How it works
New Feature Extractor - add custom feature preprocessing algorithm or function
Default MLP Preprocessing
The platform examines the features selected for preprocessing and then applies the appropriate preprocessing algorithms to the selected features.
Scale the values in a feature or column between 0 and 1. Applied to features with a Num data type.
Standardize data along any axis, center to the mean and component-wise scale to unit variance.
The range of values of raw data may vary widely and that may not be suitable for some machine learning algorithms. For example, many classifiers calculate the distance between two points by the Euclidean distance. If one of the features has a broad range of values, the distance will be governed by this particular feature. Therefore, the range of all features should be normalized so that each feature contributes approximately proportionately to the final distance
Standardize features by removing the mean and scaling to unit variance.
Scale down the values of a feature such that it has the properties of a standard normal distribution with a mean of zero and a standard deviation of 1.
Scale features if you intend to use algorithms that involve euclidean or gradient distance to find a global minimum point quickly. This means that you Have to scale features when using algorithms such as KNN, Kmeans clustering, Linear and Logistics Regression, all deep learning and artificial neural network algorithms like CNN.
You do not have to scale when using algorithms such as decision trees, random forest, xgboost, and all the bagging and boosting algorithms. Because the values in a feature are used to create branches based on conditions and rules.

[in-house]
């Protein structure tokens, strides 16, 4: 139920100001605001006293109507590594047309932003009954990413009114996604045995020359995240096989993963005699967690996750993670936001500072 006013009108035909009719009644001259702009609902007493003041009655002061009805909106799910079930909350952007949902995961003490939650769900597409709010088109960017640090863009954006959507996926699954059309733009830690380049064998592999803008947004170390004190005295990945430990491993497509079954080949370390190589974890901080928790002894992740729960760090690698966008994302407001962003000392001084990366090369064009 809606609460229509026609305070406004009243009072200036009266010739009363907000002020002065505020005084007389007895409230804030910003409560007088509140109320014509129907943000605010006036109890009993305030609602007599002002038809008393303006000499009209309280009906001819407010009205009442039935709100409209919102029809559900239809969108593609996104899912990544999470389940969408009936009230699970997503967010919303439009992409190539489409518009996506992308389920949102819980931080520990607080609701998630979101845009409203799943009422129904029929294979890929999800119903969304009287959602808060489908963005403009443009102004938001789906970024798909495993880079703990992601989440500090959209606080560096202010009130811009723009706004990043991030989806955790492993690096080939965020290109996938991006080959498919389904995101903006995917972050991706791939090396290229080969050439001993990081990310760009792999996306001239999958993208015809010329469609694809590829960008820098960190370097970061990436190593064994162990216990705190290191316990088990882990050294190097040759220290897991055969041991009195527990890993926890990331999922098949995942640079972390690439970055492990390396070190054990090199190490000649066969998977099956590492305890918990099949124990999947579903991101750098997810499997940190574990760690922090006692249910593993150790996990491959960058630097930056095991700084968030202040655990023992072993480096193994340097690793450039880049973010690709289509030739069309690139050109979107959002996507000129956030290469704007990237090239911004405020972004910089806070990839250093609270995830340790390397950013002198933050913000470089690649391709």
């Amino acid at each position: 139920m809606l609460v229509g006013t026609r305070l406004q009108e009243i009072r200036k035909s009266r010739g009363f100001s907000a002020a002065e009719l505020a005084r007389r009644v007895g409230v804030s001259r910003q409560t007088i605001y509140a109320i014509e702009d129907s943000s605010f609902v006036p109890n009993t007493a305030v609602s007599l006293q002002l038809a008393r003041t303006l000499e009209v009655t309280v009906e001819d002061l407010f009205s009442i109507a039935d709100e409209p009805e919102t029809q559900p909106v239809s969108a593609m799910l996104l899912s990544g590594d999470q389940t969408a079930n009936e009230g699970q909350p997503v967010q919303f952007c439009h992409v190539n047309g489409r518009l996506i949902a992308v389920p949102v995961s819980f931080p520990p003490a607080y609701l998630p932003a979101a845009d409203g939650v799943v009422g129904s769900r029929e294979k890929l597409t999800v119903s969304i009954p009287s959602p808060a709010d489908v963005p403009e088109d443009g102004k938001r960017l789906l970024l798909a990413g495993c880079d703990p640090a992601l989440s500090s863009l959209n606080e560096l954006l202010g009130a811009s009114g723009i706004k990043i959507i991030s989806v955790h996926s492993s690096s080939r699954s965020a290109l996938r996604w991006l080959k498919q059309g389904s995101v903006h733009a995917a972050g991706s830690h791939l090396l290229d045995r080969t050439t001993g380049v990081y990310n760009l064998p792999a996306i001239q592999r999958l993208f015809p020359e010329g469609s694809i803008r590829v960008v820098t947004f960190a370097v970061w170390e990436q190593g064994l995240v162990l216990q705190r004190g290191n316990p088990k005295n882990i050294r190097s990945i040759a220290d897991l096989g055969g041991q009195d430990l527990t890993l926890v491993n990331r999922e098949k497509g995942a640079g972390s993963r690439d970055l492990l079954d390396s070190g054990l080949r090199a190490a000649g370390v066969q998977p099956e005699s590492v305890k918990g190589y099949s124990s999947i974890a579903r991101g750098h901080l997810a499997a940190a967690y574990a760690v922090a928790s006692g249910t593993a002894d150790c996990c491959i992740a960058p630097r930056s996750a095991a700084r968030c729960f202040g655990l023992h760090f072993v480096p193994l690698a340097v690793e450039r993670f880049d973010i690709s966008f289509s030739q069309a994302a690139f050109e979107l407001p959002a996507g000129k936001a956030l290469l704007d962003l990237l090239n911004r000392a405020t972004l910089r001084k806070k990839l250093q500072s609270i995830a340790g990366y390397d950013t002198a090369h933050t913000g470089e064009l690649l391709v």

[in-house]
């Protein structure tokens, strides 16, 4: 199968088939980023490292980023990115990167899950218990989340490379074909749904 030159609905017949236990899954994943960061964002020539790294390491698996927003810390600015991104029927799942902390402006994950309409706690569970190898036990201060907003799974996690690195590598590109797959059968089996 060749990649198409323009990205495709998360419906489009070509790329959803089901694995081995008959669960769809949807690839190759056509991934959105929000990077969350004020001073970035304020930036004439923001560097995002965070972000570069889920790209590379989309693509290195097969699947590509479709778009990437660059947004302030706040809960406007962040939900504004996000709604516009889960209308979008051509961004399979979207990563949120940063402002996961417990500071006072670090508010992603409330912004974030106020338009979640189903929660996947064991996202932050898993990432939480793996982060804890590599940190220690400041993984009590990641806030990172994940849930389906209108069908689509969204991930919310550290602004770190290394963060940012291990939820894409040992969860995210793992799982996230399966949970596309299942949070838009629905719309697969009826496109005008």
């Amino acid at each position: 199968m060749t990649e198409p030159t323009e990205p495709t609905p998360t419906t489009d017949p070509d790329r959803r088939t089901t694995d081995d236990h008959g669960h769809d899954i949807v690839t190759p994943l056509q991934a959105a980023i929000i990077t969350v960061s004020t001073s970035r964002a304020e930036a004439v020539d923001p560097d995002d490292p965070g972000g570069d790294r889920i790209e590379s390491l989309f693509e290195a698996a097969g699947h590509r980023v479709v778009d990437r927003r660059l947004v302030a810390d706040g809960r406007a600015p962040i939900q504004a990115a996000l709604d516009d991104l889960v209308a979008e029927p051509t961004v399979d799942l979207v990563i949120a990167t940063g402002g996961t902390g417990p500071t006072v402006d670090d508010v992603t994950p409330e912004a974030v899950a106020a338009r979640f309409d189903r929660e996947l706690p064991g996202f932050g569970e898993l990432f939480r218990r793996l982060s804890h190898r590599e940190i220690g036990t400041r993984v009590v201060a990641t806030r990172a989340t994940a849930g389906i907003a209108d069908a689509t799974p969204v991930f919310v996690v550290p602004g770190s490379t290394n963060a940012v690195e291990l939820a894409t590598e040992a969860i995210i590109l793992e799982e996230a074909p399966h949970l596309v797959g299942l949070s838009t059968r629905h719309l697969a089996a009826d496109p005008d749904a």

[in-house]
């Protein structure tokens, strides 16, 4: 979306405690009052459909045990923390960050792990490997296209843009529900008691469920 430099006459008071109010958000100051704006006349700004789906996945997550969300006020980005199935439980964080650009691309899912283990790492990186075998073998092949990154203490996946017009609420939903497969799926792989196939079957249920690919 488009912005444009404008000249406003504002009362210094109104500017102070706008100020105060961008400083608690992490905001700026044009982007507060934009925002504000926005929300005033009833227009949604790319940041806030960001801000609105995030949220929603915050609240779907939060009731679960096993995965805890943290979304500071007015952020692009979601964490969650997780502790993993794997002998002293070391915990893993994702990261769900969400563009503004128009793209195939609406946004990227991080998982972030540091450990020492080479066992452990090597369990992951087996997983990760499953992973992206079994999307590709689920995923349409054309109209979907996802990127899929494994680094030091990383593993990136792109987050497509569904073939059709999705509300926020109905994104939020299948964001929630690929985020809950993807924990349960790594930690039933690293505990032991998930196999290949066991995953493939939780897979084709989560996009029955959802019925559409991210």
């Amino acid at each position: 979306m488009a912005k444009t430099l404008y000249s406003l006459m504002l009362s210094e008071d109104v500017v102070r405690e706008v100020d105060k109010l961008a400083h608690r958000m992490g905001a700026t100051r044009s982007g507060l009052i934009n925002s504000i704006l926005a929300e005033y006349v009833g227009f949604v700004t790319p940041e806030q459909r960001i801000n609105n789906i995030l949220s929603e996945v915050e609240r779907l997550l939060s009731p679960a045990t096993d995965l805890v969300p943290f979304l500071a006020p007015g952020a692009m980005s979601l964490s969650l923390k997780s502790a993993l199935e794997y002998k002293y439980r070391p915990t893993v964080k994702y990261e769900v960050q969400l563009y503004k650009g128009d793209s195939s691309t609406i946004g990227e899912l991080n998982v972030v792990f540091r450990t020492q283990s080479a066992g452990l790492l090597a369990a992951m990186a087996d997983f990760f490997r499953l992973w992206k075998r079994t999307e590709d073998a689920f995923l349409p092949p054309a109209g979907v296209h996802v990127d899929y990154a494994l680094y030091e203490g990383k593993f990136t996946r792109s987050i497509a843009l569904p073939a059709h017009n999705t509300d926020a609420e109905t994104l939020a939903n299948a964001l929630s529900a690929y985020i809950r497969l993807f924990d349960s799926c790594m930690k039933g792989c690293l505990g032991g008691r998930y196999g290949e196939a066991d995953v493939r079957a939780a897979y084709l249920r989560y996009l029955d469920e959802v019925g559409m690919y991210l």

Standardization of a dataset is a common requirement for many machine learning estimators. They might behave poorly if the individual features do not more or less look like standard normally distributed data.
|Transform features by scaling each feature to a given range. It scales and translates each feature individually such that it is in the given range on the training set e.g rescale the range of features between zero and 1 or -1 and 1. |
For example, suppose that we have the students' weight data, and the students' weights span [160 pounds, 200 pounds]. To rescale this data, we first subtract 160 from each student's weight and divide the result by 40 (the difference between the maximum and minimum weights).
Scale each feature by its maximum absolute value. Each feature is scaled and translated such that the maximal absolute value of each feature in the training set is 1. This feature preprocessing technique does not shift or center the data, and therefore does not destroy any sparsity.
L1 and L2 Normalization
Note: Normalization works only on rows and not on columns.
Note: This transform is non-linear. It may distort linear correlations between variables measured at the same scale but renders variables measured at different scales more directly comparable.
Categorical to numeric - transform non-numerical categories into numerical categories